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Driving the nondues income road.

When looking for new revenue, keep your eyes on where the association wants to go.

Like many associations, the National Private Truck Council (NPTC), Alexandria, Virginia, is thirsty for added revenue. As a result, we have been bombarded with endorsement options. When drug testing of truck fleet personnel was made mandatory, we considered endorsing medical review organizations that certified the accuracy of drug tests. We were also asked to endorse "backhaul" networks, through which our members could seek loads to avoid returning home empty. We were asked to sponsor seminars and start an electronic bulletin board. Instead, we have avoided alluring diversions by asking ourselves several questions about proposed nondues-income efforts.

Consider the competition

Is the product or service unique or better than any competitor's? We found that many firms are involved in drug testing and backhaul systems. Our chances for success could be seriously limited by such competition, and we would need to distinguish our product or service.

Examine endorsements

We found that several supplier members offered products and services identical to those proposed for endorsement. How could we pick only one without affecting our relationship with the others?

How will we manage quality control? Endorsing a medical review of drug tests, publications, or seminars would have made us accountable for their quality. We weren't prepared to maintain an independent quality review process.

Will selection of the endorsed partner be an open process? We were faced with the difficult process of making a fair choice among a large number of providers. We decided to make none at all.

Look to the long haul

Do we have the venture capital or risk capital and the time to invest to see the program through? We could answer yes about a safety-recognition program that we decided to develop and market to our members.

Each time we have considered nondues income programs we also faced the inevitable question: Who's going to do this, and can we follow through effectively?

Check out the market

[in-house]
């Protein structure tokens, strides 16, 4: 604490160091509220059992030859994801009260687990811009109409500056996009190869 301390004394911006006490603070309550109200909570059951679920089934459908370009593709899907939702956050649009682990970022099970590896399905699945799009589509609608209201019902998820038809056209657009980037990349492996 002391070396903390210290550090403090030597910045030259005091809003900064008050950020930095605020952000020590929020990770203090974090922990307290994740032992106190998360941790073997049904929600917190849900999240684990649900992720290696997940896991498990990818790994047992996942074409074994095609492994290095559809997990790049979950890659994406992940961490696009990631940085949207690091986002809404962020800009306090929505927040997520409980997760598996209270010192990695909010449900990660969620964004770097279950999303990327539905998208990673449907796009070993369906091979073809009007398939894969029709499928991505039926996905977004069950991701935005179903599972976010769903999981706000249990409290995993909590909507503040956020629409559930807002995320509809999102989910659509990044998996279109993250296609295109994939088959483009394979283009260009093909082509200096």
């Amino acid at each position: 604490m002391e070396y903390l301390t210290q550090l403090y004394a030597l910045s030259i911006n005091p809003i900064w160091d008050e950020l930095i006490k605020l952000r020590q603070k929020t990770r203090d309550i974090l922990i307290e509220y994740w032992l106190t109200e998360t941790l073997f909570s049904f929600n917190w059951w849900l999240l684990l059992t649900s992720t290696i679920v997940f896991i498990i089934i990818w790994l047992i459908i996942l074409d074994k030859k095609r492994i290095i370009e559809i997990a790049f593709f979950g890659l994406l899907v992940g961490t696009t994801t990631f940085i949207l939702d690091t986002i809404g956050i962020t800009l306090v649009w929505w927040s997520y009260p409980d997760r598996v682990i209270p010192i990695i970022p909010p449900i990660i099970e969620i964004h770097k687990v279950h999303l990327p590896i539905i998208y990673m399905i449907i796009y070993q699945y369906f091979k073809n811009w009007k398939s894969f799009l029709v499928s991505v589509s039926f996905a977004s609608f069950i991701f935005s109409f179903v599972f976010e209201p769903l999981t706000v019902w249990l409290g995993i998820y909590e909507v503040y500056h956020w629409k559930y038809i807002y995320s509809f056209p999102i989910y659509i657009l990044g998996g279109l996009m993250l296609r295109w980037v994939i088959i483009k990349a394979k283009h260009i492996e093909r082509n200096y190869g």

NPTC conducted a member wants and needs analysis. We learned that in addition to regulatory and compliance information, our members wanted tools for justifying the value of their fleets and their own roles. Our supplier members wanted more information on the demographics of the private fleet market.

A follow-up survey revealed interest in certification and continuing education. Our supplier members liked the idea of programs that would give them more information about their market.

To finance the programs, we created the Private Fleet Management Institute (PFMI), a 501(c)(3) affiliate that attracts funds for education, research, and contributions to the private truck fleet community. After only two years, we have implemented

* our Certified Private Fleet Manager Program, with 62 graduates in the first class;

* a series of benchmarking and industry profile publications; and

* two federal grants and agreements for research on private trucking.

In addition, PFMI has given us a vision to develop other offerings related to member needs. All this has added to NPTC's product and service mix and has been a key factor in attracting new members.

NPTC's experience is proof that if you concentrate on the products and services your members can get only from your association and which are directly related to their needs, your nondues income journey can be successful.

Gene Bergoffen, CAE, is executive vice president of the National Private Truck Council, Alexandria, Virginia. He dedicates this column to the memory of Richard McAdoo.
COPYRIGHT 1993 American Society of Association Executives
No portion of this article can be reproduced without the express written permission from the copyright holder.
Copyright 1993, Gale Group. All rights reserved. Gale Group is a Thomson Corporation Company.

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Title Annotation:Good Ideas; National Private Truck Council's revenue management program
Author:Bergoffen, Gene
Publication:Association Management
Article Type:Column
Date:Nov 1, 1993
Previous Article:Implications of OBRA '93.
Next Article:A fair day's work for a fair day's pay.

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